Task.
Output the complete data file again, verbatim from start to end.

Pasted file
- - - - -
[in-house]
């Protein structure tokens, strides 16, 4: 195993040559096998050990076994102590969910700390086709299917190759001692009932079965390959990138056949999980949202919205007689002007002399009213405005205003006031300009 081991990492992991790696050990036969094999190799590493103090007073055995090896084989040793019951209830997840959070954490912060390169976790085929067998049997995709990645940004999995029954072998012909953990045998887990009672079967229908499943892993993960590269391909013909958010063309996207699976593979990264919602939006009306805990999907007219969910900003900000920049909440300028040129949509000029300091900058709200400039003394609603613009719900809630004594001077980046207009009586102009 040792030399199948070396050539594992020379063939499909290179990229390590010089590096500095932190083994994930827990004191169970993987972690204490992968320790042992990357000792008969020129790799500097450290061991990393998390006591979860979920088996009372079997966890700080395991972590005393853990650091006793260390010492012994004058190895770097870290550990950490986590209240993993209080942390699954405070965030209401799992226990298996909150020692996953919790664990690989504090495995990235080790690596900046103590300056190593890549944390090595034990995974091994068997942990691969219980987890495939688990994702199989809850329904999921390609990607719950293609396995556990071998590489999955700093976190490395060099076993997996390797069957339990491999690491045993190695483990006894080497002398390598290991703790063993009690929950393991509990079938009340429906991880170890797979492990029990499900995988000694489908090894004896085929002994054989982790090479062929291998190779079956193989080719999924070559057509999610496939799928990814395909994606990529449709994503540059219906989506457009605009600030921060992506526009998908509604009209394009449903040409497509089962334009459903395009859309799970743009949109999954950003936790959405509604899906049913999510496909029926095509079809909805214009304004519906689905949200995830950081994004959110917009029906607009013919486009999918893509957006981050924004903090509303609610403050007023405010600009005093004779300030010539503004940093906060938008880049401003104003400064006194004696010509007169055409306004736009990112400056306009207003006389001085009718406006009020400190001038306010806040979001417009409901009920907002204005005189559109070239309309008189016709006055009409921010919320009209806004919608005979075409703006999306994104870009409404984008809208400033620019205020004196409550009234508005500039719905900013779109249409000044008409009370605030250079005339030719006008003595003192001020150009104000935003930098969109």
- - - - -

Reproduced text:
[in-house]
């Protein structure tokens, strides 16, 4: 195993040559096998050990076994102590969910700390086709299917190759001692009932079965390959990138056949999980949202919205007689002007002399009213405005205003006031300009 081991990492992991790696050990036969094999190799590493103090007073055995090896084989040793019951209830997840959070954490912060390169976790085929067998049997995709990645940004999995029954072998012909953990045998887990009672079967229908499943892993993960590269391909013909958010063309996207699976593979990264919602939006009306805990999907007219969910900003900000920049909440300028040129949509000029300091900058709200400039003394609603613009719900809630004594001077980046207009009586102009 040792030399199948070396050539594992020379063939499909290179990229390590010089590096500095932190083994994930827990004191169970993987972690204490992968320790042992990357000792008969020129790799500097450290061991990393998390006591979860979920088996009372079997966890700080395991972590005393853990650091006793260390010492012994004058190895770097870290550990950490986590209240993993209080942390699954405070965030209401799992226990298996909150020692996953919790664990690989504090495995990235080790690596900046103590300056190593890549944390090595034990995974091994068997942990691969219980987890495939688990994702199989809850329904999921390609990607719950293609396995556990071998590489999955700093976190490395060099076993997996390797069957339990491999690491045993190695483990006894080497002398390598290991703790063993009690929950393991509990079938009340429906991880170890797979492990029990499900995988000694489908090894004896085929002994054989982790090479062929291998190779079956193989080719999924070559057509999610496939799928990814395909994606990529449709994503540059219906989506457009605009600030921060992506526009998908509604009209394009449903040409497509089962334009459903395009859309799970743009949109999954950003936790959405509604899906049913999510496909029926095509079809909805214009304004519906689905949200995830950081994004959110917009029906607009013919486009999918893509957006981050924004903090509303609610403050007023405010600009005093004779300030010539503004940093906060938008880049401003104003400064006194004696010509007169055409306004736009990112400056306009207003006389001085009718406006009020400190001038306010806040979001417009409901009920907002204005005189559109070239309309008189016709006055009409921010919320009209806004919608005979075409703006999306994104870009409404984008809208400033620019205020004196409550009234508005500039719905900013779109249409000044008409009370605030250079005339030719006008003595003192001020150009104000935003930098969109």